China is exploring ways to improve its space exploration capabilities, including a vehicle that looks similar to NASA's Ingenuity helicopter.
The National Space Science Center (NSSC) of the Chinese Academy of Sciences (CAS) reported Wednesday that a prototype of a "Mars surface cruise drone" passed a final acceptance review on Aug. 20.
As SpaceNews writer Andrew Jones pointed out on Twitter, the image published by the science center depicts a miniature rotorcraft with two huge blades sitting on a table, which appears to be heavily inspired by Ingenuity.
The drone will be equipped with a spectrometer to presumably scan the Martian landscape's geographical features. Aside from that, the statement is devoid of specifics.
The rotorcraft was one of three projects in the NSSC's technology cultivation program. Bian Chunjiang of the NSSC spearheaded the vehicle project, which includes a micro spectrometer.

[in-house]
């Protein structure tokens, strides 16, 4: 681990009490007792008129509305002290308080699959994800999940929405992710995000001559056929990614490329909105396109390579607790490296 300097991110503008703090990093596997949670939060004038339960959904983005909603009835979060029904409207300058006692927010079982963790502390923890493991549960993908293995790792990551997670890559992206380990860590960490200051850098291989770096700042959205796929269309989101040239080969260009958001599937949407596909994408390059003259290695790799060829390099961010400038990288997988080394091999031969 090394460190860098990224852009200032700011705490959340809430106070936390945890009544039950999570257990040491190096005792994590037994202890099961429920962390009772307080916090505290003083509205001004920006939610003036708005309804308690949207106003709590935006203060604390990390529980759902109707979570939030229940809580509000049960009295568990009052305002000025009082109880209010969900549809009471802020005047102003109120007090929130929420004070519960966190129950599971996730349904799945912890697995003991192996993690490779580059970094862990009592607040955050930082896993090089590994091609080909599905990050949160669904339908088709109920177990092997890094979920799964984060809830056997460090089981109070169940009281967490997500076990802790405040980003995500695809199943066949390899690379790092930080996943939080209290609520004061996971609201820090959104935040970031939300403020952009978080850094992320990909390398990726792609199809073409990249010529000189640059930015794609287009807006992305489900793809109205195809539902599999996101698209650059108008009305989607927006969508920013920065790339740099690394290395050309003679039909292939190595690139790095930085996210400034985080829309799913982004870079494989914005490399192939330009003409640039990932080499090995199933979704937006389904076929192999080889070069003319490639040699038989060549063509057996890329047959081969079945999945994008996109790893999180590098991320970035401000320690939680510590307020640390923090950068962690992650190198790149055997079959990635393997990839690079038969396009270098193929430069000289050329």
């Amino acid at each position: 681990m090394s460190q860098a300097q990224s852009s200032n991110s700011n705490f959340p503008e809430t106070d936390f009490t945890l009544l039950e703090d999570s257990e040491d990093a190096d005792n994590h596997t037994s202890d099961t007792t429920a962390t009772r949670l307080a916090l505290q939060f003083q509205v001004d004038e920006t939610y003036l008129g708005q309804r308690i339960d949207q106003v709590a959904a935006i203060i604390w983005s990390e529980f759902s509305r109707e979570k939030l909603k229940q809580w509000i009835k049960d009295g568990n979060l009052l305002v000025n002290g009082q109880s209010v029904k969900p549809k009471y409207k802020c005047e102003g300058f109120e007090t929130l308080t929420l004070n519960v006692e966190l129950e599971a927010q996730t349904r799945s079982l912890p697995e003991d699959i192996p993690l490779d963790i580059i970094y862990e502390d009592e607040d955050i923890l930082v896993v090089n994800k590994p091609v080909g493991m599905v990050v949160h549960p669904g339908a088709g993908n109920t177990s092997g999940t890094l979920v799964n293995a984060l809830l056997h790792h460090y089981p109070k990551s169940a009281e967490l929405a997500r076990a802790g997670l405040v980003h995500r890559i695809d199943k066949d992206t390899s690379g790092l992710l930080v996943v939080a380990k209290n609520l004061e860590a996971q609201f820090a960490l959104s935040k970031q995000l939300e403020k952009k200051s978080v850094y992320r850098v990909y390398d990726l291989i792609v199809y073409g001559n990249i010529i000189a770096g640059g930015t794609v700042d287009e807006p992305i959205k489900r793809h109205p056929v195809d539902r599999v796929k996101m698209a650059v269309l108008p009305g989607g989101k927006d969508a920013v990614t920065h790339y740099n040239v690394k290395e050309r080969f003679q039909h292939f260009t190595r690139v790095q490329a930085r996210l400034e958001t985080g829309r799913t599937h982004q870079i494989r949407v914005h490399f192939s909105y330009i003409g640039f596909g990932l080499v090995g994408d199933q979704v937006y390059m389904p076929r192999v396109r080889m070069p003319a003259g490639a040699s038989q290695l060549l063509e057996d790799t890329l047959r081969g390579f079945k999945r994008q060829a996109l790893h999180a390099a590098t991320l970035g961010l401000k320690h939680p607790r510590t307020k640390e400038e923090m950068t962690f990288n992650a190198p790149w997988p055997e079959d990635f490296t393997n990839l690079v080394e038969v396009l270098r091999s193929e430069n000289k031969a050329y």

Although the concept could be considered for future Chinese Mars research, the NSSC has yet to identify a mission on which the drone could fly.
In February, China's first Mars mission, Tianwen-1, was launched into orbit around Mars. The successful landing of the roughly 240-kilogram, solar-powered Zhurong rover in May followed this achievement.
Its next Mars mission is currently scheduled to launch in the 2028 or 2030 launch windows, listed as a sample return mission.
China's ambition to fly an aircraft through the thin Martian atmosphere is not new. For China's 2020 Mars mission, a concept from the Qian Xuesen Laboratory of Space Technology was explored.
The ambitious proposal also featured three ground penetrators that would be discharged during descent and an aerostat that would operate for one week at an altitude of between 1 and 5 kilometers. With a single landing, the goal would have been to acquire "three-dimensional, multi-layer, and multi-source information."
NASA spent years perfecting the Ingenuity helicopter's design, painstakingly recreating the harsh environment and gravity of Mars on Earth.
The mission was a huge success, with the four-pound rotorcraft outperforming all expectations. Since its historic maiden flight in mid-April, the plane has flown a total of 12 times.
NASA is now looking for bigger, more capable rotorcraft ideas for future missions. The Dragonfly drone will be launched in 2027 and will arrive in 2034 on Titan, Saturn's largest moon. Dragonfly was selected as a New Frontiers planetary science mission.